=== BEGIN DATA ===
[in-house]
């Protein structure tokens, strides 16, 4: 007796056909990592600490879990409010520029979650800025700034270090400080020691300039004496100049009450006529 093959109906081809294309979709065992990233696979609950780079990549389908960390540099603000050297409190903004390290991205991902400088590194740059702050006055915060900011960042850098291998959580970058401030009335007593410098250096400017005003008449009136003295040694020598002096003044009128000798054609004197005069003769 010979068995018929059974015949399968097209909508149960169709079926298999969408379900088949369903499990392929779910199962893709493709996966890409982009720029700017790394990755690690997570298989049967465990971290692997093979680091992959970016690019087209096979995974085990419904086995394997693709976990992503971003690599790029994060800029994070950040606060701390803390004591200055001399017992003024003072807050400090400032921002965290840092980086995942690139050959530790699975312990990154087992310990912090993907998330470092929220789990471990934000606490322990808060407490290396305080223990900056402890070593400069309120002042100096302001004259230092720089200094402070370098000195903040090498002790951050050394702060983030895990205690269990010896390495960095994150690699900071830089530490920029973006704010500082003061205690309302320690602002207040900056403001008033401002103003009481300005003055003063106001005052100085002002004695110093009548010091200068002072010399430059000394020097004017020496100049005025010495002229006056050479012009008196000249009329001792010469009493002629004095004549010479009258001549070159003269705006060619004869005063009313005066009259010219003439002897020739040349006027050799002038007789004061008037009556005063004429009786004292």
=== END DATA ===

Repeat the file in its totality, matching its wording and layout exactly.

[in-house]
């Protein structure tokens, strides 16, 4: 007796056909990592600490879990409010520029979650800025700034270090400080020691300039004496100049009450006529 093959109906081809294309979709065992990233696979609950780079990549389908960390540099603000050297409190903004390290991205991902400088590194740059702050006055915060900011960042850098291998959580970058401030009335007593410098250096400017005003008449009136003295040694020598002096003044009128000798054609004197005069003769 010979068995018929059974015949399968097209909508149960169709079926298999969408379900088949369903499990392929779910199962893709493709996966890409982009720029700017790394990755690690997570298989049967465990971290692997093979680091992959970016690019087209096979995974085990419904086995394997693709976990992503971003690599790029994060800029994070950040606060701390803390004591200055001399017992003024003072807050400090400032921002965290840092980086995942690139050959530790699975312990990154087992310990912090993907998330470092929220789990471990934000606490322990808060407490290396305080223990900056402890070593400069309120002042100096302001004259230092720089200094402070370098000195903040090498002790951050050394702060983030895990205690269990010896390495960095994150690699900071830089530490920029973006704010500082003061205690309302320690602002207040900056403001008033401002103003009481300005003055003063106001005052100085002002004695110093009548010091200068002072010399430059000394020097004017020496100049005025010495002229006056050479012009008196000249009329001792010469009493002629004095004549010479009258001549070159003269705006060619004869005063009313005066009259010219003439002897020739040349006027050799002038007789004061008037009556005063004429009786004292």